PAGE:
It is here, in this very place of inordinate pain and loss, that we can best put justice to work and make use of past wrongs for future good. And this enables us, as a nation, to put into action the royal commission’s goals of redress, justice and the prevention of future institutional abuse.
This vision calls for our collective embrace of transformative justice. It also demands our civic engagement to hold the government to account in the development and future use of Australia’s principal site of institutional welfare heritage.
Linda Steele (Member of LIRC, UTS), Lily Hibberd (UNSW), Bonney Djuric (UNSW)
Venue: Building 67, Room 202, University of Wollongong
Drawing on law and on literature, I will discuss how repetition, as textual figure of speech and as practice, enables both possibilities of change and of resistance to change. Reiterating the past transforms the present and subverts it, through mechanisms that may be conducive, on the one hand, to learning new habits (routines, skill, expertise) and, on the other, to the entrenchment of old harms and embedding of trauma. Examples will include: issues of appropriation surrounding a short story by Borges; the way different stories of domestic violence emerge from recognition of “patterns” of abuse; and the strange case of semantic saturation. In the seminar at Wollongong, I will focus most on the “gender” and domestic violence example, which comes from research I am doing on the history of the “new unwritten law” in the US at the turn-of-the-century (19th to 20th).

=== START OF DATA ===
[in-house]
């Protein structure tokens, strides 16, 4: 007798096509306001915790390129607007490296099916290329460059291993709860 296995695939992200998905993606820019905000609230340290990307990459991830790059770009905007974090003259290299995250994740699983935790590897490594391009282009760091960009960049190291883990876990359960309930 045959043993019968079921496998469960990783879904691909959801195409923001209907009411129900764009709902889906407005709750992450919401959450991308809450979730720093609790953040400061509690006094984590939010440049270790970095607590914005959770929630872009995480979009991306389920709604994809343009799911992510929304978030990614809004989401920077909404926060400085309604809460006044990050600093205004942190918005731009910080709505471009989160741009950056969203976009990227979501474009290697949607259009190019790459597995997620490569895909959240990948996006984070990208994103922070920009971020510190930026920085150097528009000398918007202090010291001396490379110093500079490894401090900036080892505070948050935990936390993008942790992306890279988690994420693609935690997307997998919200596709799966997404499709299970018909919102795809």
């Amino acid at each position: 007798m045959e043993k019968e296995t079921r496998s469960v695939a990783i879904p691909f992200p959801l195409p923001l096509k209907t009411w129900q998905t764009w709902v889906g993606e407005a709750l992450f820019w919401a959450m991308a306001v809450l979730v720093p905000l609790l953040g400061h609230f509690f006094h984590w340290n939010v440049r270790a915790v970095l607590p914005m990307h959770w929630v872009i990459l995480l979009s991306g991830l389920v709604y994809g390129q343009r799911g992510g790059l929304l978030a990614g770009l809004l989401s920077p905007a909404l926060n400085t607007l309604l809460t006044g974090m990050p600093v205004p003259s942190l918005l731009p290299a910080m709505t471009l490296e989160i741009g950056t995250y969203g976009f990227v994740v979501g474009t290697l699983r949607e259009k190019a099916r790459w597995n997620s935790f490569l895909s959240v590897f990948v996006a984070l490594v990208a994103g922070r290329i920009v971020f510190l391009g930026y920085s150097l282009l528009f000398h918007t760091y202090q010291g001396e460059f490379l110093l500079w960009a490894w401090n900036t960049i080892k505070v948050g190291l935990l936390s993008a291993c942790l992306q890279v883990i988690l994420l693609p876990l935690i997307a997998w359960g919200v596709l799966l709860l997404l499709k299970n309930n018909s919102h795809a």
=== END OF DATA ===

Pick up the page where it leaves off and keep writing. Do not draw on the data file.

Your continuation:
Marianne Constable is Professor of Rhetoric at the University of California, Berkeley and author of The Law of the Other: The Mixed Jury and Changing Conceptions of Citizenship, Law and Knowledge (winner of the Law & Society Association J. Willard Hurst Prize in Legal History); Just Silences: The Limits and Possibilities of Modern Law (Princeton University Press); and Our Word is Our Bond: How Legal Speech Acts (Stanford University Press). She is currently working on two book-length projects: one on women who killed their husbands and got away with it under what was dubbed “the new unwritten law”; the other on learning and language in the written philosophical dialogue.
Following the success of 2016’s ‘Writing Out Loud’ PhD session , the Legal Intersections Research Centre at the UOW Law School recently held its second 2017 iteration, providing the opportunity for five of its PhD students to showcase their research. As long as the presentation related to an aspect of their research, the students were free to present whatever they were currently focussed on, which resulted in a fantastically diverse session!
Taking place on the 13th of September, 2017, the session was structured loosely in order of earlier-stage to later-stage students, with Xu Qinqing, Stephanie Apsari Putri, Dylan Amy Davis, Sarah Wright and Ryan Kernaghan presenting. Fellow LIRC PhD student, Fabienne Else, acted as convener. Some of the earlier-stage students used this opportunity to present the entirety of their current research, in a proposal format, while others presented in a more traditional publication-style format.
(From left to right: Xu Qinqing, Stephanie Apsari Putri, Ryan Kernaghan, Sarah Wright, Fabienne Else and Dylan Amy Davis)